The hot pink tinge of Barbenheimer mania is bringing with it a cautious glow of optimism about the outlook for the economy, both here and abroad.
While figures show Australian inflation in the June quarter remained way too high at 6 per cent, they also confirmed it is coming down, as it is in much of the world.
From Tuncurrey to Texas to Tashkent, price pressures - though still high - are easing.
The International Monetary Fund reckons almost 90 per cent of countries it monitors will see a decline this year, helping relieve some of its earlier gloom about the global economy. It now expects world output to increase by 3 per cent this year and in 2024.
This is important for Australia's inflation fight because less costly imports will help hold down prices on shop shelves.
There are already signs that this is happening.
The cost of tradeable goods (those most heavily influenced by international competition) grew at an annual pace of 4.4 per cent last quarter, down sharply from 6.1 per cent in the March quarter and a huge fall from 8.7 per cent late last year.
Australian National University macroeconomist and former Reserve Bank of Australia board member Warwick McKibbin said more than half of the surge in inflation last year was due to offshore price pressures.
Now that many of these costs, such as for fuel, manufactured goods and transport, have eased to around pre-pandemic levels, that will be helping lower inflation here.
But what about home-grown cost pressures?
The news here, too, is promising.
Reserve Bank fears of an unsustainable acceleration in wages that drives up inflation is yet to materialise.
Despite an exceptionally tight labour market, as evidenced by a very low 3.5 per cent unemployment rate, data show aggregate incomes growth of around 4 per cent.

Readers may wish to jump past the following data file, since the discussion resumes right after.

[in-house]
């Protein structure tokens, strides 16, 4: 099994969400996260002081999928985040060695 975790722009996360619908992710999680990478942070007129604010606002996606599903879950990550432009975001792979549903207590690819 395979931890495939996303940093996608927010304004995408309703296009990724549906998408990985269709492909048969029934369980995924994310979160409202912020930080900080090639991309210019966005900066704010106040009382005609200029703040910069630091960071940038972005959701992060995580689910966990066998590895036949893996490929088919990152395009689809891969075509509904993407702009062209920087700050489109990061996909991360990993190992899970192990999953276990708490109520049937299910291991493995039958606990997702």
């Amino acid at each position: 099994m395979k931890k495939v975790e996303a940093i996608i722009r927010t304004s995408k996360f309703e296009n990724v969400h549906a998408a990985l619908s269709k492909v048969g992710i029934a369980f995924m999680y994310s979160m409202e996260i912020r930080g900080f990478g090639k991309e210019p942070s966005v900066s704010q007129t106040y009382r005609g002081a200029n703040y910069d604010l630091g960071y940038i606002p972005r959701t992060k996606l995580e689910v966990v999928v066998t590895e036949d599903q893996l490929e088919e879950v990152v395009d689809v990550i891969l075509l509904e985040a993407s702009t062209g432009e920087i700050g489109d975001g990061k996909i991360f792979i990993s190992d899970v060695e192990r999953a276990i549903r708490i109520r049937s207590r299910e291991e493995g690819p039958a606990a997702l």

This, in turn, is helping restrain services inflation, which is the central bank's other great concern.
By their nature, services are less exposed than goods to international competition. Because they are more labour intensive, the are more heavily affected by rises in wages.
This difference is showing up in the ABS data. Growth in the price of services has accelerated past that of goods and climbed by 6.3 per cent in the June quarter, its fastest pace since 2001.
But even here, things are not as bad as they initially seem.
As EY Oceania chief economist Cherelle Murphy points out, the quarterly rate of increase in service prices has been slowing, from above 2 per cent late last year to less than 1 per cent in the June quarter.
As Treasurer Jim Chalmers has warned, the war to tame inflation is far from over.
The Reserve Bank currently reckons it will take almost another two years for it fall within the 2 to 3 per cent target band, though many tip updated central bank forecasts due out on August 4 will be more optimistic.
Either way, a growing number of economists think interest rates are now high enough to get the job done.